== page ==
Friday, February 22, 2013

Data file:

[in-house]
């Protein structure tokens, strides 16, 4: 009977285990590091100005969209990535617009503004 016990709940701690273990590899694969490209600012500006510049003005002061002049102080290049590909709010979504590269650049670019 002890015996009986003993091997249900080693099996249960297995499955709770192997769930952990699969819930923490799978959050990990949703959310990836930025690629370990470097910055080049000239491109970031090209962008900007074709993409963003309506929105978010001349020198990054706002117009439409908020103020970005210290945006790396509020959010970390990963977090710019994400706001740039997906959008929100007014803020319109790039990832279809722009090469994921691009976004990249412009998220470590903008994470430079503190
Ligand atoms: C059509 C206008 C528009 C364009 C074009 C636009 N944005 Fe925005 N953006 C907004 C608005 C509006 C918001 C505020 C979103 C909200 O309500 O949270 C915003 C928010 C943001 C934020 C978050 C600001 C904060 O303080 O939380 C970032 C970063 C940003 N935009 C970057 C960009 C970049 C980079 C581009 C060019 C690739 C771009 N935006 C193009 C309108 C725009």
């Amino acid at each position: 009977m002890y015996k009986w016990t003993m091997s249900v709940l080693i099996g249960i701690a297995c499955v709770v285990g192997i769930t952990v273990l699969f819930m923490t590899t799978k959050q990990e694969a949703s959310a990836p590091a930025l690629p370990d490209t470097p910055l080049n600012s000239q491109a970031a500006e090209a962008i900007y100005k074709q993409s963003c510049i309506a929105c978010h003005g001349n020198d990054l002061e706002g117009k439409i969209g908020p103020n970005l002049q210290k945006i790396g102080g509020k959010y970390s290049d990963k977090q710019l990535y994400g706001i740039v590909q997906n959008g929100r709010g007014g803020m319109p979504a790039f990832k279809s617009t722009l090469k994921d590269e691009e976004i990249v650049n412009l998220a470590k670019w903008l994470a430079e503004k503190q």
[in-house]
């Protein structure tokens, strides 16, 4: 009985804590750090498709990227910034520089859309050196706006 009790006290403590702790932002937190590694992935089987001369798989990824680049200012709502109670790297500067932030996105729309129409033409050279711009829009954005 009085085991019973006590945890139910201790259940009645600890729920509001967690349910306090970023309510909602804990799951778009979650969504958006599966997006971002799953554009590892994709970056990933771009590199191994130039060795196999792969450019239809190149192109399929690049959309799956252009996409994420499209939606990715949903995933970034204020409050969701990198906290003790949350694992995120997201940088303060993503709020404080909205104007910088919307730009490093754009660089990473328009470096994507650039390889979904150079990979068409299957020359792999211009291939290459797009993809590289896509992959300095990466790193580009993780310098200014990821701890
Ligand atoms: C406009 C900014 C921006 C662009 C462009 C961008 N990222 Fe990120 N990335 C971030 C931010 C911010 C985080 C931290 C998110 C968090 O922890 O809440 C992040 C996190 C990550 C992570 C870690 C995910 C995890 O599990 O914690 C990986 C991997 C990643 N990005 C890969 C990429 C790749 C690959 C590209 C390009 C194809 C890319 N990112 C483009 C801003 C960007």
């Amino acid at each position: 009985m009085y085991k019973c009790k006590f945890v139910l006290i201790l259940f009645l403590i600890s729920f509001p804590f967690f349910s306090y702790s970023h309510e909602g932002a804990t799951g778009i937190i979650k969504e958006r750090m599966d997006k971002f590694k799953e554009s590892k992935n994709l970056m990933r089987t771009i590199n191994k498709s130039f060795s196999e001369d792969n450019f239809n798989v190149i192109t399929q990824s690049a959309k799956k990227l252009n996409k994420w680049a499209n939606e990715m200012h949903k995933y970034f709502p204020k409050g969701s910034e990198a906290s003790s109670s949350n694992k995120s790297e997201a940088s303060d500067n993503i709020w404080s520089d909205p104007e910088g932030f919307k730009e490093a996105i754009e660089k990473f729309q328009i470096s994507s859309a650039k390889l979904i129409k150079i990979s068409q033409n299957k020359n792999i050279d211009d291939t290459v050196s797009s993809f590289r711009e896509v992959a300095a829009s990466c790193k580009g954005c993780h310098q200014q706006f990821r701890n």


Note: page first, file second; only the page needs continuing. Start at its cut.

Frank W. Woolworth opened his first “five cent” store in Utica, NY, on February 22, 1879. As a sales assistant in a dry goods store in nearby Watertown, he persuaded the co-owner to lend him $300 to open his own store. His inspiration was a table with items selling for just five cents that always sold out. The store failed within three weeks, but he opened stores in Pennsylvania (adding 10-cent items). During the next 30 years, Woolworth coaxed friends and family to enter the business, and in 1911, 586 stores merged to form the F.W. Woolworth Company. Woolworth became immensely wealthy by pioneering several retail practices, including: buying merchandise directly from manufacturers, attaching fixed prices to items instead of bargaining, and using self-service display cases for customers to examine goods (eliminating the need for salespeople). The chain in the United States (now Foot Locker) folded in July 1997.